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People are often aware of the many pitfalls when they consider divorce. There are also many complicated questions that arise from time to time regarding marriage, such as when people can legally marry, who is prohibited from marrying, the rights and obligations married people have towards each other.

Age to Legally Marry in Kentucky

Until 2018, while nearly all other states had increased the minimum age at which people can legally marry to 18, Kentucky still allowed people well under 18 to marry under certain circumstances. As a result, there were numerous examples of so called “child brides”, girls in particular who had married when they were as young as 13 or 14. Kentucky had one of the highest rates of child marriages in the country. Concerns arose about coercion, girls pressured into marriage to cover up sexual involvement by an adult with a girl too young to consent to such a relationship.

That all changed in the summer of 2018. As of July, 2018, marriage is prohibited by people under 17 in Kentucky. Period. A person at least 17-year-old might be able to marry, but only if he or she has gone through the complex process of obtaining a court order from a judge permitting the marriage to take place.

The person seeking to marry must jump through many hoops to obtain the court order. To cite just one example: the petitioner (the 17-year-old) must provide proof of his or her maturity and capacity for self-sufficiency independent of the petitioner’s parents and the intended spouse, including but not limited to 1) proof that the petitioner has maintained stable housing or employment for at least three (3) consecutive months prior to the petition and 2) Proof that the petitioner has complete high school, obtained a High School Equivalency Diploma, or completed a vocational training or certificate program.

Even if the 17-year-old is granted permission to marry, in no event can the 17-year-old marry someone more than four years older than the 17-year-old.

Another limited exception to the new rule prohibiting under age marriage is if the marriage took place in Kentucky before the date the law went into effect, or if the lawful marriage took place in another state prior to the parties residing in Kentucky.

Dispelling the Myths about Annulment

The truth is that legal annulments are extremely rare. The reality is that by the time most people approach an attorney, many of the deadlines that would allow a person to qualify for an annulment of a marriage have long since passed.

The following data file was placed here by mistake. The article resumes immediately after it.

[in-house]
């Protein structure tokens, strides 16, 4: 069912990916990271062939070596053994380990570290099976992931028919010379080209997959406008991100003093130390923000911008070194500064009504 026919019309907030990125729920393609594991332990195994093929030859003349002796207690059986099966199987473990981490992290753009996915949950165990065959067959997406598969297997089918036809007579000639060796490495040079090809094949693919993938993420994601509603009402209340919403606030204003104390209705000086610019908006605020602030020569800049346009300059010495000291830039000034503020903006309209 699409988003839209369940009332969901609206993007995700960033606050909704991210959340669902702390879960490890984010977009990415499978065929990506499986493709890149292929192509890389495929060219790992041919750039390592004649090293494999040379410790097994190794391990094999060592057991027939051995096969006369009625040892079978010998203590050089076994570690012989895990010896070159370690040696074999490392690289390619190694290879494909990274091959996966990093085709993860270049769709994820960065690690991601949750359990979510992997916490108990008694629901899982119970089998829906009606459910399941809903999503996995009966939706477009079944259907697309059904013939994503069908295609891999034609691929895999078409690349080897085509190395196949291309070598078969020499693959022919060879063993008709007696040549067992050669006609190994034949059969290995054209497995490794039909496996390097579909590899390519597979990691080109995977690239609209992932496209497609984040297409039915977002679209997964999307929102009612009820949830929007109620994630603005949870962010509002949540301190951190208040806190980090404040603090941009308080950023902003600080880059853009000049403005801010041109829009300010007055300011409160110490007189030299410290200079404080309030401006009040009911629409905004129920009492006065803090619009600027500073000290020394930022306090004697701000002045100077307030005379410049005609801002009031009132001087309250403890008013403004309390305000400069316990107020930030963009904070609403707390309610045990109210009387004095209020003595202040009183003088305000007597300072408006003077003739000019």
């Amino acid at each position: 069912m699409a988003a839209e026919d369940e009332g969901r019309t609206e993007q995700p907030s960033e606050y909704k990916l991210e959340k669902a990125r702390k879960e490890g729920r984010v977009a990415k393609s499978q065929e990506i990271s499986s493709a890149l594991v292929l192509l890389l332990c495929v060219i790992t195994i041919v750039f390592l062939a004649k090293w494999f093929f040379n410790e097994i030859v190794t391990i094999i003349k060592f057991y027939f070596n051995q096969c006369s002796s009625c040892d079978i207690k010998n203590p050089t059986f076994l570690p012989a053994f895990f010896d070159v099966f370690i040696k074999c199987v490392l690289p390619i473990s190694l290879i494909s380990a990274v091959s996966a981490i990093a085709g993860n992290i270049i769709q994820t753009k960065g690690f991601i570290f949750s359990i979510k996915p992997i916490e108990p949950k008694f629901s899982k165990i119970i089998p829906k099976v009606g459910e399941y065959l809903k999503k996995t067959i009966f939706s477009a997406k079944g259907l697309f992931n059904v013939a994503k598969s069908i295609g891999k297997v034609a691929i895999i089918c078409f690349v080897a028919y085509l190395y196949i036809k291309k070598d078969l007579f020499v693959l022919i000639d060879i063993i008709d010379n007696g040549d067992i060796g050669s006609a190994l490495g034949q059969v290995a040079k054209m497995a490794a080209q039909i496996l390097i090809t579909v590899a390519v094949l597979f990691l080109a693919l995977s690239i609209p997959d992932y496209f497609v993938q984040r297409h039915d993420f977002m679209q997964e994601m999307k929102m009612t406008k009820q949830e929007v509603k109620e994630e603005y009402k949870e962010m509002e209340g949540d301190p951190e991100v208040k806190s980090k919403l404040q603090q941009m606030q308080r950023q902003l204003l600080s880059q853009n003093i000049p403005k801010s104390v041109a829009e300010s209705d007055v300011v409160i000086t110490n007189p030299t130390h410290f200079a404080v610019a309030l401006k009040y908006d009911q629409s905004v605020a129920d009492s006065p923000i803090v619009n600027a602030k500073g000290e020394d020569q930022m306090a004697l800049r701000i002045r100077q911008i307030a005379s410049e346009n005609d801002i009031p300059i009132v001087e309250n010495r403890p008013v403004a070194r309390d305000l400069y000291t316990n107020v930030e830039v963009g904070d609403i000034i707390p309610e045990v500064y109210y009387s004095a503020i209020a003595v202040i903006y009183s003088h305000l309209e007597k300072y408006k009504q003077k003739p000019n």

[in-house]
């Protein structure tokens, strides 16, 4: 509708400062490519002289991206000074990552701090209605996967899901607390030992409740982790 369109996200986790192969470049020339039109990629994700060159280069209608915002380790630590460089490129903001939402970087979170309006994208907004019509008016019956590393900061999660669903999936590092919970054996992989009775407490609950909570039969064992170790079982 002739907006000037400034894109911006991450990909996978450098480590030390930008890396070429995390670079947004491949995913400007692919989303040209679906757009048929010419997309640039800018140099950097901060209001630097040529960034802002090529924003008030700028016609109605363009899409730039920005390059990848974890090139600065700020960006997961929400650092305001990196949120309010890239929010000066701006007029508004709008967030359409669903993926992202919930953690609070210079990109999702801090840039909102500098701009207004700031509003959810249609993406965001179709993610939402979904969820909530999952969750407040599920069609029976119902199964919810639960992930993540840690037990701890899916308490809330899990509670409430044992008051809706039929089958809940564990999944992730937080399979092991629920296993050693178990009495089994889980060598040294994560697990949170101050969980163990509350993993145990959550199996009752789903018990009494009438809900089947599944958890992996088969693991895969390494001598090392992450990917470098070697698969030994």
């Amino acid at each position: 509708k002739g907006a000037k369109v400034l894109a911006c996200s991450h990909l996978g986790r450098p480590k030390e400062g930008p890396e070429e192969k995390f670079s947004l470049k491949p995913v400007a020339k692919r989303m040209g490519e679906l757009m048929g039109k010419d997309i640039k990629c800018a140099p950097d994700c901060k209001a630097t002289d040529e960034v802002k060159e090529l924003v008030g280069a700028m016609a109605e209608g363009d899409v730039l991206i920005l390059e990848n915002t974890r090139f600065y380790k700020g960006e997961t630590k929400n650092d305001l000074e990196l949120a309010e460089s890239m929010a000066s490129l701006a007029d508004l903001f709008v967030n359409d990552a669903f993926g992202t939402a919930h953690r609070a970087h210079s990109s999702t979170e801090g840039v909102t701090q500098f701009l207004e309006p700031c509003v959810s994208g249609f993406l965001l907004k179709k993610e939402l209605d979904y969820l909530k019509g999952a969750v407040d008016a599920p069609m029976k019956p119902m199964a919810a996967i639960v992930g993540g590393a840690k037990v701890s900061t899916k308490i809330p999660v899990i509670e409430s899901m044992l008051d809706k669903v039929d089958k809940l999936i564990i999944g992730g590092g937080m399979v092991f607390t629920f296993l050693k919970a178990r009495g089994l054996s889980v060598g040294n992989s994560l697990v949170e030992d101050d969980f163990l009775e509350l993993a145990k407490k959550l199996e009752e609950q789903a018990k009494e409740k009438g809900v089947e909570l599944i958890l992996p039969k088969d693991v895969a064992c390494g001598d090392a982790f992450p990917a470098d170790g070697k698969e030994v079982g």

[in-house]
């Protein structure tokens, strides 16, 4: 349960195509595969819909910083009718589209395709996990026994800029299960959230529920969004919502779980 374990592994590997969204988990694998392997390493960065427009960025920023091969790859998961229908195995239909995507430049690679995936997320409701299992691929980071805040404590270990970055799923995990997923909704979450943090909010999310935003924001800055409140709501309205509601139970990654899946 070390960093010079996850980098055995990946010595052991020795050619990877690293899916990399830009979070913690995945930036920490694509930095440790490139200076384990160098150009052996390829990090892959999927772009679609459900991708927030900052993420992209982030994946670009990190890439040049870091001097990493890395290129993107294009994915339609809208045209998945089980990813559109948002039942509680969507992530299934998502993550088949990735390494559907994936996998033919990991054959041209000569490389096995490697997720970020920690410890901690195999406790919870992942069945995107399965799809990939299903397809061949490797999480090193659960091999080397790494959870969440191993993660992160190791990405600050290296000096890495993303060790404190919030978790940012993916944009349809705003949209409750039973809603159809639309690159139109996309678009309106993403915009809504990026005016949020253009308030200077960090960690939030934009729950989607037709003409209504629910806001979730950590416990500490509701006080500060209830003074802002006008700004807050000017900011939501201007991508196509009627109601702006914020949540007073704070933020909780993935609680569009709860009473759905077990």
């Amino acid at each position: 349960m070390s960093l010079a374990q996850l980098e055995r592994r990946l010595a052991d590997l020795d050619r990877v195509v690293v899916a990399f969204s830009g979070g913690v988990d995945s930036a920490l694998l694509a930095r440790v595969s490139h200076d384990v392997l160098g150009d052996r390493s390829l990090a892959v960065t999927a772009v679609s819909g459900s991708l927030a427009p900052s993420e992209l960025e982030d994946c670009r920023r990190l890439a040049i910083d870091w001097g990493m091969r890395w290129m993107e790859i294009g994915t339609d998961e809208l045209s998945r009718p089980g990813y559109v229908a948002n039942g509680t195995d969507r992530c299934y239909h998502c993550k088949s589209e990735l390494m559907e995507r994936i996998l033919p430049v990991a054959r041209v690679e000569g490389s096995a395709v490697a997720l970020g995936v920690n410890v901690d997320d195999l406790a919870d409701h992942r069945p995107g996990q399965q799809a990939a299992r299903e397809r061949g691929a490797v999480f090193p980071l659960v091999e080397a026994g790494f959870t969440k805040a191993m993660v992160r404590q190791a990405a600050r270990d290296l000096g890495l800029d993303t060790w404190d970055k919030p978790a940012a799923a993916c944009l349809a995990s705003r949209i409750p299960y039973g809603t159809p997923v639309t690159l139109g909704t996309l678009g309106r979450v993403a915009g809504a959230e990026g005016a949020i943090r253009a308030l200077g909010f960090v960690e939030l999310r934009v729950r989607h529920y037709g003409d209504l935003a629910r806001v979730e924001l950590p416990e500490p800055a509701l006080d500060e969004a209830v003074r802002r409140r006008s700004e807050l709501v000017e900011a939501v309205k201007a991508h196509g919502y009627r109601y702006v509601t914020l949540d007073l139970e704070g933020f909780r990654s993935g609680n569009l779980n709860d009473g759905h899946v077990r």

Who can seek an annulment is a little tricky and complicated and should be discussed with an attorney. The following sets out who may seek an annulment.

First, if a party (spouse) lacked capacity to consent to the marriage at the time the marriage was solemnized (when the ceremony is performed), either because of mental incapacity or deformity or because of the influence of alcohol, drugs, or other incapacitating substances. (Note: This is the only category for which a declaration of invalidity may be sought after the death of either party).

Second, if a party was induced to enter into a marriage by force or duress, or by fraud involving the essentials of marriage (potentially lies about pregnancy or religion, for example, might apply here but the specific facts matter).

A third potential ground for an annulment is if a party lacks the physical capacity to consummate the marriage by sexual intercourse, and the other party did not at the time the marriage was solemnized know of the incapacity.

For these three categories, either party (spouse) or the legal representative of the party who lacked capacity to consent, who was the offended party or did not know of the incapacity, no later than ninety (90) days after the petitioner (the person who files for the annulment) obtained knowledge of the described condition.

Another potential ground is if the marriage is prohibited. What does “prohibited” mean?

  • incestuous marriages (more closely that second cousins)
  • bigamous marriages (you’d be surprised how often someone finds out that their spouse never quite got that divorce completed before re-marrying)
  • marriages to people adjudged mentally disabled
  • underage marriages (addressed elsewhere on this website)
  • improperly solemnized marriages (maybe the person marrying the parties was not legally allowed to perform marriages)

For prohibited marriages, either spouse may seek an annulment no later than one (1) year after the petitioner (the spouse legally seeking the annulment) obtained knowledge of the described condition.

After the specified amount of time has elapsed, if no one has started the process to seek an annulment, that person can still seek to end the marriage, but the process will a divorce, rather than an annulment. Sometimes, after consultation with an attorney, the petitioner learns that the divorce process is quicker and less complicated than an annulment, especially if there are children or significant property accumulated.

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